sort_index, on the other hand, sorts the data using only the values in a single level. When swapping levels, it’s not uncommon to also use sort_index so that the result is lexicographically sorted by the indicated level:

```
import pandas as pd
import numpy as np
frame = pd.DataFrame(np.arange(12).reshape((4, 3)),index=[['a', 'a', 'b', 'b'], [1, 2, 1, 2]],columns=[['Ohio', 'Ohio', 'Colorado'],['Green', 'Red', 'Green']])
print(frame.swaplevel().sort_index(level=0))
```

This will give us the expected output.

```
Ohio Colorado
Green Red Green
1 a 0 1 2
b 6 7 8
2 a 3 4 5
b 9 10 11
```

We can even convert a column into a multi-level index. Let us take an example. Let's look at our DataFrame first.

```
import pandas as pd
import numpy as np
frame = pd.DataFrame({'a': range(7), 'b': range(7, 0, -1), 'c': ['one', 'one', 'one', 'two', 'two', 'two', 'two'],'d': [0, 1, 2, 0, 1, 2, 3]})
print(frame)
```

The output of this is:

```
a b c d
0 0 7 one 0
1 1 6 one 1
2 2 5 one 2
3 3 4 two 0
4 4 3 two 1
5 5 2 two 2
6 6 1 two 3
```

Now I want c to be my first hierarchial index and d to be my second hierarchial index. For that, I will use a method called set_index.

```
import pandas as pd
import numpy as np
frame = pd.DataFrame({'a': range(7), 'b': range(7, 0, -1), 'c': ['one', 'one', 'one', 'two', 'two', 'two', 'two'],'d': [0, 1, 2, 0, 1, 2, 3]})
print(frame.set_index(['c','d']))
```

This will print the following:

```
a b
c d
one 0 0 7
1 1 6
2 2 5
two 0 3 4
1 4 3
2 5 2
3 6 1
```

The opposite of this is reset_index( ) that converts multilevel indices into columns.

```
import pandas as pd
import numpy as np
frame = pd.DataFrame({'a': range(7), 'b': range(7, 0, -1), 'c': ['one', 'one', 'one', 'two', 'two', 'two', 'two'],'d': [0, 1, 2, 0, 1, 2, 3]})
print(frame.set_index(['c','d']).reset_index())
```

The output of this is:

```
c d a b
0 one 0 0 7
1 one 1 1 6
2 one 2 2 5
3 two 0 3 4
4 two 1 4 3
5 two 2 5 2
6 two 3 6 1
```

### 02 . Level Statistics 🏓

Many descriptive and summary statistics on DataFrame and Series have a level option in which you can specify the level you want to aggregate by on a particular axis. Consider the above DataFrame; we can aggregate by level on either the rows or columns like so:

```
frame.sum(level='key2')
```

The output of this would be:

```
state Ohio Colorado
color Green Red Green
key2
1 6 8 10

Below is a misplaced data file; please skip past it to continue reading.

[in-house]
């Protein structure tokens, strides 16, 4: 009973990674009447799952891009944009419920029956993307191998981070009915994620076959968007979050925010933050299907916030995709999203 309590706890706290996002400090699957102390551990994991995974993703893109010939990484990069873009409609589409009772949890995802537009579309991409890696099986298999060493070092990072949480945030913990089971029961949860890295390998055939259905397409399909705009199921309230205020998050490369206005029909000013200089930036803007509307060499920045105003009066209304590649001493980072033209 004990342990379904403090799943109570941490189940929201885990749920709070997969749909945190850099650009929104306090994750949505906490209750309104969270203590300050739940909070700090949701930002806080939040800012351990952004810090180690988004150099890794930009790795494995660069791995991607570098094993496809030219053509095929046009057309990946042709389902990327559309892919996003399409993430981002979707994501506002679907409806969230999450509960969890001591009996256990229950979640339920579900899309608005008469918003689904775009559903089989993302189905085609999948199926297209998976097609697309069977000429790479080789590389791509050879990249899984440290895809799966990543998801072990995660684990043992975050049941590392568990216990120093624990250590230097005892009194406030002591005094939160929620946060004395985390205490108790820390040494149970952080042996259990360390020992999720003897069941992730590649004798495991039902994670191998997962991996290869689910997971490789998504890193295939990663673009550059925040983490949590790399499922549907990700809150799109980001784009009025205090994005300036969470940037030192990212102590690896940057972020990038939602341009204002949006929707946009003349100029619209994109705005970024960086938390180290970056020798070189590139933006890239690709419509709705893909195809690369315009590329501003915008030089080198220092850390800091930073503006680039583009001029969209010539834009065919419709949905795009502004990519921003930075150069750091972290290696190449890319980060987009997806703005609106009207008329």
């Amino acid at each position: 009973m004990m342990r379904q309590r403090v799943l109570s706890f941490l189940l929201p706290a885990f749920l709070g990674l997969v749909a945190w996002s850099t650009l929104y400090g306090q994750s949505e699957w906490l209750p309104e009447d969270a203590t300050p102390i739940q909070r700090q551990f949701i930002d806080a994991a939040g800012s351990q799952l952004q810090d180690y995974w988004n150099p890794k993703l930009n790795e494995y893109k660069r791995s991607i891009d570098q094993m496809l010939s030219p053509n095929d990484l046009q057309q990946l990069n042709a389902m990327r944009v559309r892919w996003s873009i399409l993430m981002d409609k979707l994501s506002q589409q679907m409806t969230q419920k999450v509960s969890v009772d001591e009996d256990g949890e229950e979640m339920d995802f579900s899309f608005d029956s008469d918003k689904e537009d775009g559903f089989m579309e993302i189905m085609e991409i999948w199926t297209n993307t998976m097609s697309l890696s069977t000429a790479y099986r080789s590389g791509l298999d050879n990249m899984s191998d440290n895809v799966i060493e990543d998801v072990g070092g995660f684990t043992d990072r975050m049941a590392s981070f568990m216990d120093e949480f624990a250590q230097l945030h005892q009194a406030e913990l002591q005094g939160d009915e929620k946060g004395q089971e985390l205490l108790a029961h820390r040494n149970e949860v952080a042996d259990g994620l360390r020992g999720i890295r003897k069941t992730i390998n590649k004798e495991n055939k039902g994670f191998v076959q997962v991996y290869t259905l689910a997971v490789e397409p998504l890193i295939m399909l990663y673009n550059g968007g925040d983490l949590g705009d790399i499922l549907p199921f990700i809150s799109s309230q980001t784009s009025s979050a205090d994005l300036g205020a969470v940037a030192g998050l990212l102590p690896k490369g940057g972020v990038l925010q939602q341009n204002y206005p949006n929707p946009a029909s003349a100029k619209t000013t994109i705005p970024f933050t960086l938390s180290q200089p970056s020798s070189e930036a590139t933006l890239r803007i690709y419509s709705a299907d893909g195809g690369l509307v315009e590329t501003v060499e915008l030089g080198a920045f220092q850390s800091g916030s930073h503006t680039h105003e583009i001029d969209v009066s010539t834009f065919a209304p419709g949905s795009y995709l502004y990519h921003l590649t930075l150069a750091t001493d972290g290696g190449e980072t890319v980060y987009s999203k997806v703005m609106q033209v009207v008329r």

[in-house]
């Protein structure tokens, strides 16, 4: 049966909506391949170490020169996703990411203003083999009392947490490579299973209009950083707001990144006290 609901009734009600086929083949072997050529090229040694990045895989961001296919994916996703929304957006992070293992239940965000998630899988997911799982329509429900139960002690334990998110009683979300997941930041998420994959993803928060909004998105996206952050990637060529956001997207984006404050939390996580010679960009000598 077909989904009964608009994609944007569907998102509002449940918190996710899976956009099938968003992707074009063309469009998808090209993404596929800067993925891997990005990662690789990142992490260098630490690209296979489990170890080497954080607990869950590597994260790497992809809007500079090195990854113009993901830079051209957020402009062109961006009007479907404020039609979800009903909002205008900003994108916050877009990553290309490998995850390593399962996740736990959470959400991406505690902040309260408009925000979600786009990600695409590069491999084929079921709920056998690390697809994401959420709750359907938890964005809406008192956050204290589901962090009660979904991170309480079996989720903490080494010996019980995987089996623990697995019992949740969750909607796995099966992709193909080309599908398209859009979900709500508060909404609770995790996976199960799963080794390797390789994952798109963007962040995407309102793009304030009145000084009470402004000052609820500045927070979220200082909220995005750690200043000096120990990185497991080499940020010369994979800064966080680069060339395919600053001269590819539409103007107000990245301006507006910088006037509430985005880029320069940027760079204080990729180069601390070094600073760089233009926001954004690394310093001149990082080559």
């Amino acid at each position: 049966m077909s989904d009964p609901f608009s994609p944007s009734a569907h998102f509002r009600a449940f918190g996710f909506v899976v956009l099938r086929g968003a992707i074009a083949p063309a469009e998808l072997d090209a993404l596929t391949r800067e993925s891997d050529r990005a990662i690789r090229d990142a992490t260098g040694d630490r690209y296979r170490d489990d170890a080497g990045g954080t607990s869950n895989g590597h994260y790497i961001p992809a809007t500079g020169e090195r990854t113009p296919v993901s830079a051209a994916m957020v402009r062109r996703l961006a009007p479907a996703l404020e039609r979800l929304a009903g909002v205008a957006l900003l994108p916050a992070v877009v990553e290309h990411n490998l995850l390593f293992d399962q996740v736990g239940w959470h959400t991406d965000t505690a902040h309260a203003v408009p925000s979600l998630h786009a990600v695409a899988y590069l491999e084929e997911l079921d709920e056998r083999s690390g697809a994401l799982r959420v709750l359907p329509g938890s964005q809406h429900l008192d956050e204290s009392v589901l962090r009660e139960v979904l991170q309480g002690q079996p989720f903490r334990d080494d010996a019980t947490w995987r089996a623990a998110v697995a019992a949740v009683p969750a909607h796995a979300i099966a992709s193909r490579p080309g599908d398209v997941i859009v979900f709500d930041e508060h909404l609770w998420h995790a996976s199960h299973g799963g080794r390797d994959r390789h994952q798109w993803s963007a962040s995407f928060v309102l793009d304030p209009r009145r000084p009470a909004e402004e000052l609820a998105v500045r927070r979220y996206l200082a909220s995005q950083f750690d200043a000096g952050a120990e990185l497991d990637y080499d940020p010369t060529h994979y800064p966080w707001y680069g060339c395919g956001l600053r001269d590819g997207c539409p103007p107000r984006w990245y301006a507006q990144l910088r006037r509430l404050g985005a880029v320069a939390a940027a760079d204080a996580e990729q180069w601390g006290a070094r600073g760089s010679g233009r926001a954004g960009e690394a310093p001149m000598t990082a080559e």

2 12 14 16
```

Similarly, let us look at another example.

```
frame.sum(level='color', axis=1)
```

The output of this would be:

```
color Green Red
key1 key2
a 1 2 1
2 8 4
b 1 14 7
2 20 10
```

### 03 . Reshaping with Hierarchical Indexing 🏌️

Hierarchical indexing provides a consistent way to rearrange data in a DataFrame. There are two primary actions:

**stack:**This “rotates” or pivots from the columns in the data to the rows**unstack:**This pivots from the rows into the columns

Let's create a DataFrame with a hierarchical index:

```
import pandas as pd
# Creating a sample DataFrame with a hierarchical index
index = pd.MultiIndex.from_tuples([('A', 1), ('A', 2), ('B', 1), ('B', 2)], names=['first', 'second'])
columns = ['X', 'Y']
data = [[1, 2], [3, 4], [5, 6], [7, 8]]
df = pd.DataFrame(data, index=index, columns=columns)
```

The DataFrame looks like this:

```
X Y
first second
A 1 1 2
2 3 4
B 1 5 6
2 7 8
```

The `stack()`

function pivots the columns into rows, producing a Series with a hierarchical index:

```
df.stack()
```

The output of this will be:

```
first second
A 1 X 1
Y 2
2 X 3
Y 4
B 1 X 5
Y 6
2 X 7
Y 8
dtype: int64
```

Conversely, `unstack()`

does the opposite; it pivots a level of the index labels to the columns:

```
df.stack( ).unstack( )
```

The output of this is:

```
X Y
first second
A 1 1 2
2 3 4
B 1 5 6
2 7 8
```

This brings us back to the original DataFrame `df`

. In summary, `stack()`

and `unstack()`

are useful for reshaping data between hierarchical indices and columns, allowing you to pivot data in different ways to suit your analysis or presentation needs.

This was all about Hierarchical Indexing in Pandas. See ya!